In the Christmassy atmosphere of the festively decorated event ship, the evening will kick off with a champagne reception followed by an amuse-gueule. Then all the gourmets on board can look forward to the culinary highlight: an exclusive three-course meal. In creating the dishes, the head chef will gain inspiration from recipes from the Ahr Valley, and the crew will serve wines from the Ahr Valley, which provide the perfect accompaniment to the food.
A generous helping of excitement will be dished up between the courses: as the next dish is being prepared, Dietmar Bär, a popular German actor, particularly in the role of Inspector Freddy Schenk in the TV series Tatort, will amuse his audience by reading extracts from "Ave Vinum" by Carsten Sebastian Henn. This detective story is set – as you've no doubt already guessed – in the Ahr Valley. While you enjoy the meal, it is worth taking a look out of the window, because during the excursion you will be able to enjoy a stunning panoramic view of Cologne with its Advent decorations – a veritable feast for the eyes.
In an interview with RheinZeit, actor Dietmar Bär talks about the episodes of the TV programme Tatort set in Cologne, what he enjoys and his passion for reading.
RheinZeit: Mr Bär, this year you will celebrate your 20th anniversary as a Tatort inspector. How much pleasure do you still get from playing Freddy Schenk?
DB: I can hardly believe it myself that our first case was so long ago. But as we have a new team and a different director for every episode, there's plenty of variety. Together with my friend Klaus J. Behrendt, it certainly is incredible fun to do. For me, Freddy is like someone you've shared a flat with for many years: I really like him, but sometimes he can be a strain. Above all I find it fascinating to observe how he is developing.
RheinZeit: Surveys repeatedly show that the Tatort episodes set in Cologne are amongst the most popular. How do you explain this success?
DB: We always ask ourselves the same question (he laughs). It's really difficult to put your finger on it. Perhaps we've simply found the right mixture. On the one hand we have Cologne, a fabulous city, as a backdrop, and on the other the audience seems to like our stories and feel some attachment to our characters. We're particularly pleased that people are still happy to see us "old fogies" despite the fact so many young colleagues have appeared on the scene.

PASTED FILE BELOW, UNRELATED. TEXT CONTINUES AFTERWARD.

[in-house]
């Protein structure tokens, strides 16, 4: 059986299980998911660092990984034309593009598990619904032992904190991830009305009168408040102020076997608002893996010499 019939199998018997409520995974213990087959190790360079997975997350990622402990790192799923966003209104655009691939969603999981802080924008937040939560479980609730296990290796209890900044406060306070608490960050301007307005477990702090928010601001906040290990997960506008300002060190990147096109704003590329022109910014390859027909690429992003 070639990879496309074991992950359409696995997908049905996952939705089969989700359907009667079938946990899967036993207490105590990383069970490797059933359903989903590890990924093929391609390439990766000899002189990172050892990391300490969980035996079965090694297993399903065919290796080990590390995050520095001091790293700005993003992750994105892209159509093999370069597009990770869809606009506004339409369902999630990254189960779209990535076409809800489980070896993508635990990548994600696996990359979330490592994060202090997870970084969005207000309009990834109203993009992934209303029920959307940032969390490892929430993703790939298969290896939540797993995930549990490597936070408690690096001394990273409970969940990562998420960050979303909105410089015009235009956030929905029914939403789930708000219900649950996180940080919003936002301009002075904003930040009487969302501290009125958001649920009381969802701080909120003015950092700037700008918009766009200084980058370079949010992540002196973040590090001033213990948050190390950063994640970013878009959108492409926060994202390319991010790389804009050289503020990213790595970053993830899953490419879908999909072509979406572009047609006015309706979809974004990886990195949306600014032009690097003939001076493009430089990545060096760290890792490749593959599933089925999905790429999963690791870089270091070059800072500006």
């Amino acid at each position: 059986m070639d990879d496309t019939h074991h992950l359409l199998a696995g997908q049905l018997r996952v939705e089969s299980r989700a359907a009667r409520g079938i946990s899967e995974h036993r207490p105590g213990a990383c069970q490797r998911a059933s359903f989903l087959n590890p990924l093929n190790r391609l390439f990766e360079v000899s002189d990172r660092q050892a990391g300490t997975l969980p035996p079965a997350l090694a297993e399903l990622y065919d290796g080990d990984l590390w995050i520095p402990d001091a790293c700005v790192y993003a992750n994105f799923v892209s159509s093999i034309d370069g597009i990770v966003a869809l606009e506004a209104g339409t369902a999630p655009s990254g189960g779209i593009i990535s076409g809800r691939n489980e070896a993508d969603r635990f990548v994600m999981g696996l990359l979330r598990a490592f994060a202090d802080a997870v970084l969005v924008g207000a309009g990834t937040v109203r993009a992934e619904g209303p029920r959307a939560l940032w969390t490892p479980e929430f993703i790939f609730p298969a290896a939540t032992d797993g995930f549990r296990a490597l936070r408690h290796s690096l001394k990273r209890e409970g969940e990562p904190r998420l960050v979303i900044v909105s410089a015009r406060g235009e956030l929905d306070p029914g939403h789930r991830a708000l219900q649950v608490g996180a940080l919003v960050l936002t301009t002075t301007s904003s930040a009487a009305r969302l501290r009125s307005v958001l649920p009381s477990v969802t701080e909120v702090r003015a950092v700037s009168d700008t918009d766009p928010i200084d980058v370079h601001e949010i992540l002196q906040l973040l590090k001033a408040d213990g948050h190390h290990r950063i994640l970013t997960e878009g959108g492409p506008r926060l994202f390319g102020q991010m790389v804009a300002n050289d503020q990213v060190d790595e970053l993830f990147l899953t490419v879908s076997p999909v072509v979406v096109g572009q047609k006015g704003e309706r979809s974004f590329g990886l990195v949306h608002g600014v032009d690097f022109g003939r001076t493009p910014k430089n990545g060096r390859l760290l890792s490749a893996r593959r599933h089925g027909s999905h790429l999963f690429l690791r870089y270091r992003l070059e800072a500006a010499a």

RheinZeit: Your character Freddy Schenk is also famous for being fond of currywurst. Are you also a fast food fan?
DB: Having been born and bred in Dortmund, I naturally grew up with currywurst and chips. But nowadays I'm more conscious of my diet and pay more attention to what I eat. My wife is a flexitarian and has had a major influence on me. I still enjoy currywurst, but now I prefer the sausage to be made of chicken meat. And it's important to me to know where the meat comes from.
RheinZeit: How important for you is taking pleasure in your food?
DB: The older I grow, the more important it becomes. I've developed into a real fan of things organic and make sure I know the source of my food. After a while, I noticed that I was doing something positive for my body by eating fresh regional ingredients. For me enjoyment involves not just eating, but all the trappings that go with it.
RheinZeit: On 4 December your reading on board MS RheinFantasie will provide some of the entertaining "trappings". What are you looking forward to most?
DB: Reading itself is always tremendous fun, above all because you can play several roles and revel in the creative scope this entails. You can also immediately sense the audience's reaction. But for me helping people appreciate literature is simply something wonderful. Naturally I'm also looking forward to good food and a beautiful view of Cologne.
RheinZeit: You will read extracts from the detective story "Ave Vinum". Are you also a fan of detective stories?
DB: I love reading – and every kind of literature interests me. For KD's reading excursion we've definitely chosen a very exciting story in which, most appropriately, good food and wine play a role. And that means the evening will be both exciting and tasty.
RheinZeit: Thank you for the interview, Mr Bär.
Dietmar Bär, born in 1961, started his acting career as an extra at the Dortmunder Theater. After graduating from high school he trained as an actor at the Westphalian Acting College in Bochum from 1982 to 1985. The native Dortmunder became famous among other things for his role as the sports physician Conny Knipper and as Inspector Freddy Schenk in the episodes of Tatort set in Cologne. Dietmar Bär is also much in demand as a theatre actor and audio book narrator.
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